LITTLE ROCK, Ark. — Earlier this week, as Wednesday became Thursday, Cindy Sagely sat in the darkness of her Little Rock home and waited for 2 a.m. Every year, for the last five years, Sagely has performed this ritual, this wait for Oct. 17 to grow two hours old.
"I remember the exact hour," she said. "I'm always awake at 2 a.m.--remembering."
Across town, in a tastefully appointed house where the light and air-conditioner switches have been lowered to waist level, where the hallways and doorways are extra wide, where the wooden floors remain carpetless and the shower is large enough to store an extra wheelchair, Steve Little tries to forget.
"It was the 16th or 18th," says Little. "Something like that. I remember it was in October. It doesn't seem like five years gone by. But it has, sitting here everyday."
Little and Sagely were once married. He was an All-American placekicker and punter at the University of Arkansas, a setter of records and later a first-round draft choice of the NFL's St. Louis Cardinals.
She was an Arkansas pompon girl, blonde and statuesque, the daughter of a former star Razorback football player. Together, they would skip through life, finding happiness around every corner.
But in the wee hours of Oct. 17, 1980, Little's sports car, traveling at speeds it shouldn't have been, skidded across Interstate 270 near St. Louis.
Sagely's bedside phone rang later. Her husband had been found mangled and nearly crushed in the wreckage. His arms and legs no longer worked. His neck had been broken.
On occasion, if asked, Little will wheel over to his video recorder, insert a tape sent to him by Home Box Office, and turn it on. Len Dawson and Nick Buoniconti, co-hosts of HBO's weekly NFL show, are on the screen, talking about Little and his accident.
There are replays of Little kicking field goals, including his NCAA record-tying 67-yard kick, and then of him sitting in his wheelchair, alone on a football field. You can hear crowds cheering and then you can watch a Missouri patrolman describe, in a law enforcement-issued monotone, what happened to Little.
"Steve was going north on a rain-slicked road and lost control of his car and apparently ran off the road to the right and hit a sign post," he says.
Next you see the remains of Little's car. There is nothing but twisted metal and shattered glass.
"If I was dead, I'd be bitter" he says.
Instead, Little is very much alive and discovering happiness again. He no longer has Sagely, but now he loves another woman, who loves him back. His outlook, once thick with sorrow and self-pity, grows more optimistic each day. Drinking beer is no longer his favorite pastime.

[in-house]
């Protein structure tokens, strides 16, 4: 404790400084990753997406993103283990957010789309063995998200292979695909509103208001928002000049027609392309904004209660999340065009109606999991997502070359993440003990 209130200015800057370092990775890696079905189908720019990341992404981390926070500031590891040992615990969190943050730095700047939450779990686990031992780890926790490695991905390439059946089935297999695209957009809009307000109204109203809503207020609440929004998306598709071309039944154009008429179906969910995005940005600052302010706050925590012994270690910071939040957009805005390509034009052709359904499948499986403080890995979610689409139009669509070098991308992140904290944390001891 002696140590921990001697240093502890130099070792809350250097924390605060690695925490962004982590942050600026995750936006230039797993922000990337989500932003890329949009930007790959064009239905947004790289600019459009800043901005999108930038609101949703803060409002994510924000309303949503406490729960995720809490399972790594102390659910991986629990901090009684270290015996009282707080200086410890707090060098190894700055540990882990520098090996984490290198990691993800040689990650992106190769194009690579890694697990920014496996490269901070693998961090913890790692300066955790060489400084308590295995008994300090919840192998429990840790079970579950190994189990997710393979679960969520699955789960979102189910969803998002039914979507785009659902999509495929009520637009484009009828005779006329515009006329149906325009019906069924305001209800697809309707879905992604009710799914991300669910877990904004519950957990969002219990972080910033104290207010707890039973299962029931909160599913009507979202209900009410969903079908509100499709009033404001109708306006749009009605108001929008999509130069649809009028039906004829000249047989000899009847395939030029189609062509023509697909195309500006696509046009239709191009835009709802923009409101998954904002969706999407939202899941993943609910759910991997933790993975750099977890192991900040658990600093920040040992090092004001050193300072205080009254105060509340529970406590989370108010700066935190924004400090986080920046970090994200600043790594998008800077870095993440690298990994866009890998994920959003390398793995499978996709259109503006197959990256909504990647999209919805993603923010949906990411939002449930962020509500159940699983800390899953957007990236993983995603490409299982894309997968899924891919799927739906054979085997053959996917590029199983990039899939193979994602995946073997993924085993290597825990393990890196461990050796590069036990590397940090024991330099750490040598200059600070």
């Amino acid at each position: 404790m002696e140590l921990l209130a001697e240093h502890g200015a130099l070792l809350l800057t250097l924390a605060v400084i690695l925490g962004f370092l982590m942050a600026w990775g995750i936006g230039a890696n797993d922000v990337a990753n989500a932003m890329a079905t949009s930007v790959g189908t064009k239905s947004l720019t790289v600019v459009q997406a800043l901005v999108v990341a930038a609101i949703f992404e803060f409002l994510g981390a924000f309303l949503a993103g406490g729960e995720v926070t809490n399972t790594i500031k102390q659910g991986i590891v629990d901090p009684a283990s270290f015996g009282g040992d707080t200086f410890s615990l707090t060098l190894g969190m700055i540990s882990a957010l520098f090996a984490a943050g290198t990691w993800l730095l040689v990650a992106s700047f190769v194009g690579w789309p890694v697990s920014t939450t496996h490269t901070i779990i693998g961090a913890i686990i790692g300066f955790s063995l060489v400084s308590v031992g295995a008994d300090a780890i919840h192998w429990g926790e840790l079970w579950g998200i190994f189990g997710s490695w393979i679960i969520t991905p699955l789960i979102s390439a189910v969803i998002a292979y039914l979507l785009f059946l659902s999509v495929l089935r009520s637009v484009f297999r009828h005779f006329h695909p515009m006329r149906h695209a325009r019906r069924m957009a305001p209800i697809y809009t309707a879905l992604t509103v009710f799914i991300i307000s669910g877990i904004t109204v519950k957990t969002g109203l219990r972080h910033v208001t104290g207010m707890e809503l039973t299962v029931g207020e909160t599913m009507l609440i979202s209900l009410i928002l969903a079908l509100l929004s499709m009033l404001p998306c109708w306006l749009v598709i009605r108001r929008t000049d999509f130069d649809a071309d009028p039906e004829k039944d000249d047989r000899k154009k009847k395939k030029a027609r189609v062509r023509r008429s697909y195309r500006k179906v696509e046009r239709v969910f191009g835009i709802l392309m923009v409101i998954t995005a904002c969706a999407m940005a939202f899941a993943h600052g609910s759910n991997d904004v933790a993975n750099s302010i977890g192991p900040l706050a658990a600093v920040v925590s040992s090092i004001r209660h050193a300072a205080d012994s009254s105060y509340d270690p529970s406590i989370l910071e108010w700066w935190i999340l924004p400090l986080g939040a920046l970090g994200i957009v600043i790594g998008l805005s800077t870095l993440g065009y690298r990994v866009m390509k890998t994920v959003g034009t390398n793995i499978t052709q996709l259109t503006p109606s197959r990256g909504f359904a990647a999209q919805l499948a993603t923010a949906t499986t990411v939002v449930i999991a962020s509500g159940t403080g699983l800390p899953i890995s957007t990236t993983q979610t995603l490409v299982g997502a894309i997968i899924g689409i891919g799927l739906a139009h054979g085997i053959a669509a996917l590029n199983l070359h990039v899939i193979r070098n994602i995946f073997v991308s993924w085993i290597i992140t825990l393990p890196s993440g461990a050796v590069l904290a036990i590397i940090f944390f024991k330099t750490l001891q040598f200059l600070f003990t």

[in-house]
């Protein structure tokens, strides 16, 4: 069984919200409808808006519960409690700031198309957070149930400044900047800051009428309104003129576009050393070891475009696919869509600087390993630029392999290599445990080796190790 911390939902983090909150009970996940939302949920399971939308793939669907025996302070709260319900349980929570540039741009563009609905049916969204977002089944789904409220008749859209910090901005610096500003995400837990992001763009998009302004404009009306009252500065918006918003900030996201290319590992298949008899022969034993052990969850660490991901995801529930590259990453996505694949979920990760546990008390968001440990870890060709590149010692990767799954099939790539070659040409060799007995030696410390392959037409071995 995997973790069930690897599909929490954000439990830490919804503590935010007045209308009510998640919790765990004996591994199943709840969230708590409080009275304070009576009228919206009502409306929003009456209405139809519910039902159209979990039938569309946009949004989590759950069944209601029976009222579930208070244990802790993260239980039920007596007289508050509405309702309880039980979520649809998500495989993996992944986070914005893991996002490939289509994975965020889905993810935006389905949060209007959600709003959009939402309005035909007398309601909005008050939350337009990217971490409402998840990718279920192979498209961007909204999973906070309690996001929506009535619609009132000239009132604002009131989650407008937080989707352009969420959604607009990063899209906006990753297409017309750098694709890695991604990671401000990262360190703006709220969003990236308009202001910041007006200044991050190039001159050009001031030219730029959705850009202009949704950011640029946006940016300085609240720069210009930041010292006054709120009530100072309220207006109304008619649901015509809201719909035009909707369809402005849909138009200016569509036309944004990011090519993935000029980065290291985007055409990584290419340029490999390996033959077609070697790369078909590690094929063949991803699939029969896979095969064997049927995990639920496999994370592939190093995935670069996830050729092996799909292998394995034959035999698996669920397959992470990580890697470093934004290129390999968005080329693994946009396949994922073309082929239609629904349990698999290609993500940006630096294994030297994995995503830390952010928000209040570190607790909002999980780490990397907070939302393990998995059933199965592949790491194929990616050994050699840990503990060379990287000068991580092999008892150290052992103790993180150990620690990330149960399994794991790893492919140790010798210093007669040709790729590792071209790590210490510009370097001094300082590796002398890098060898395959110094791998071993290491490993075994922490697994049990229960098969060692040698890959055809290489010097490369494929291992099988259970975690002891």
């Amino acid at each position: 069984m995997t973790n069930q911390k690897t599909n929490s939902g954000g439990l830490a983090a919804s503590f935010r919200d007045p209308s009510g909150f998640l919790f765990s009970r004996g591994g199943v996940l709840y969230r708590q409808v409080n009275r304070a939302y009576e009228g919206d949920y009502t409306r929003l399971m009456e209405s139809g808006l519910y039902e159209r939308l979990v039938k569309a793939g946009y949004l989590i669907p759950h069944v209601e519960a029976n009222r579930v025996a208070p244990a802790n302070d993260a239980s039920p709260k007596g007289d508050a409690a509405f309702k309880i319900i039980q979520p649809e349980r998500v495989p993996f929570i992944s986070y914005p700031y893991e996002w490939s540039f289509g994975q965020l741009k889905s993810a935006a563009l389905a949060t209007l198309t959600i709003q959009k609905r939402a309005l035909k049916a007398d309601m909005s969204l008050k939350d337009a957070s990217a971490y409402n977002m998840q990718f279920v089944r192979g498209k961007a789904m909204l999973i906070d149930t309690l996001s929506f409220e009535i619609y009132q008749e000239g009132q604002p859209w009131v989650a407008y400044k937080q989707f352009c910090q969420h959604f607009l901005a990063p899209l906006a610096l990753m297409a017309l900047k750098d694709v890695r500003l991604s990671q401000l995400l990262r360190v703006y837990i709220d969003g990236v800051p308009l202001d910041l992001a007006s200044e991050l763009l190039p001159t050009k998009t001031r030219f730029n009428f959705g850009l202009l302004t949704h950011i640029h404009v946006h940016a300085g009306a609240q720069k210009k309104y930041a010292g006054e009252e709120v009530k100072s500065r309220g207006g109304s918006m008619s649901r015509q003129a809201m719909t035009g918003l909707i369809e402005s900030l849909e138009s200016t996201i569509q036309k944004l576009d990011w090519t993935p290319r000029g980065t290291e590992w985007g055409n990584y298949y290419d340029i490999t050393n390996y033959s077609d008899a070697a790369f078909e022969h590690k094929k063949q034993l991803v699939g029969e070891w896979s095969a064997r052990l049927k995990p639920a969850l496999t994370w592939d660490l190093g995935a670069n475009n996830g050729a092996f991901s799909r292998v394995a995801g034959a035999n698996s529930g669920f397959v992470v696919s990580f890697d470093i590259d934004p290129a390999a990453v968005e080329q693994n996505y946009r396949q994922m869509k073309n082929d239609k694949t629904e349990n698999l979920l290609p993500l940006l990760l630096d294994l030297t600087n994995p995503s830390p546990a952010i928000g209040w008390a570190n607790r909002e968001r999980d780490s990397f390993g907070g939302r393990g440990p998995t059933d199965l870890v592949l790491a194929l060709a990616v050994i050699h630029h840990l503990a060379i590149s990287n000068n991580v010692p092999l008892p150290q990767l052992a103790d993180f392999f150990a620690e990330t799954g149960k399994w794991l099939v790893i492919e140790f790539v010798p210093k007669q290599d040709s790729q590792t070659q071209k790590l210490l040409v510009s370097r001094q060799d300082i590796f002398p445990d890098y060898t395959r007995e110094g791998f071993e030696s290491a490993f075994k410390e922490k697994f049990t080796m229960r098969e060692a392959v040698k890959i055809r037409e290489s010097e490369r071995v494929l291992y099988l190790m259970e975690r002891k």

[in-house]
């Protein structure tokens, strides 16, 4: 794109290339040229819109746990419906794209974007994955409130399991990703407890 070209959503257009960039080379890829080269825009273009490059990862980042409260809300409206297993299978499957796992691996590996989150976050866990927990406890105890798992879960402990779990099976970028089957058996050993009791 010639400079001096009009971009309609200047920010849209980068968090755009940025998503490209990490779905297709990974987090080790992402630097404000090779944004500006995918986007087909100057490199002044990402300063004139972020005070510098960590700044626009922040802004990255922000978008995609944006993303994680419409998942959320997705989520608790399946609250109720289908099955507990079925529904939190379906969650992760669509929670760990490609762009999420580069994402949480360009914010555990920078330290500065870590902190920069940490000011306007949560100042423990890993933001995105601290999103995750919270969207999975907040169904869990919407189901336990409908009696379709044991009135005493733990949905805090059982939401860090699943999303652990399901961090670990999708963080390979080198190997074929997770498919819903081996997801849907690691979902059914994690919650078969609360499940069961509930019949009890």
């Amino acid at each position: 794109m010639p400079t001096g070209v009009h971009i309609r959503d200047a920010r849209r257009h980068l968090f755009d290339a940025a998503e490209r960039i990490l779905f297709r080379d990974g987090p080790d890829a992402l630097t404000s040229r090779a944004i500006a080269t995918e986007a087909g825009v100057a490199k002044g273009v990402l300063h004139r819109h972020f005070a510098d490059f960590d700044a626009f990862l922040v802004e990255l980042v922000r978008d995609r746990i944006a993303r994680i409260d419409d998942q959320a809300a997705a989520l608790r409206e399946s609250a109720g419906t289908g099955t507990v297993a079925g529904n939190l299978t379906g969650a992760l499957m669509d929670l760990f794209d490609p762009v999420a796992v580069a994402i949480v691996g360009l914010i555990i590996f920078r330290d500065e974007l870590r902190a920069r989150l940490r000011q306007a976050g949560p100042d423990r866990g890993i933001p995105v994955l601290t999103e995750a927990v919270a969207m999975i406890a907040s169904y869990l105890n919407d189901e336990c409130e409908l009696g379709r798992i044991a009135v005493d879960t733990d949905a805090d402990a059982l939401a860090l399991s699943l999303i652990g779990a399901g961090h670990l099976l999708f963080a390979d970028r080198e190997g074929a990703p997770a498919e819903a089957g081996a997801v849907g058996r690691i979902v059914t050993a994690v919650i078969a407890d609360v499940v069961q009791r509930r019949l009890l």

"When I first got hurt I was ready to give in," he said. "I said, 'I'll never be able to do anything.' But once I got past that, I said, 'God, things are starting to get fun again.' I'm living. I mean, I don't know what I'm still here for. I'm not real sure yet, but I'm here for something."
There was a time when Little clearly was meant to be an athlete. He could skate and play hockey. He sought out the expert runs on ski hills. He excelled as a baseball pitcher. He played quarterback and defensive back in high school football. And he kicked and punted. Oh, how Little could kick a football!
Back before the NCAA regulated visits to recruits' homes, Frank Broyles, the former coach and now athletic director at Arkansas, stopped by Little's house seven times. Little's family didn't know if Broyles was a coach or the new coffee table.
But Broyles' persistence paid off, and on a mild October day in 1977, Little jogged onto the field to try a field goal for Arkansas. Sixty-seven yards away stood the goal post. Hated Texas was the opponent. Little kicked, then raised his arms in celebration.
"When I kicked it, I said, 'That baby's going to make it.' Now, I wish I would have put it back four, five yards."
Russell Erxleben stood on the Texas sideline and watched the ball drop over the crossbar. Little had just tied his record.
Erxleben later became a first-round pick for the New Orleans Saints and now owns an investment company in Houston. At the time, Little, Erxleben and Texas A&M's Tony Franklin--now with the New England Patriots--were considered the best kickers in collegiate history.
"Steve was the best placekicker of the three," said Erxleben, who sponsors an annual golf tournament for Little in Houston.
The Cardinals thought so, too. Little was the 15th player chosen in the first round of the draft. Bud Wilkinson, the new coach of the Cardinals, said he couldn't have been happier.
By the 1980 season, Wilkinson was gone, and Little was going. Jim Hanifan, the new coach, was growing tired of Little and his inconsistencies. On Oct. 12, against the Rams, Little missed an extra point. The Cardinals lost, 21-13, and Hanifan told reporters: "We're going to have to take a long, hard look at our kicking game."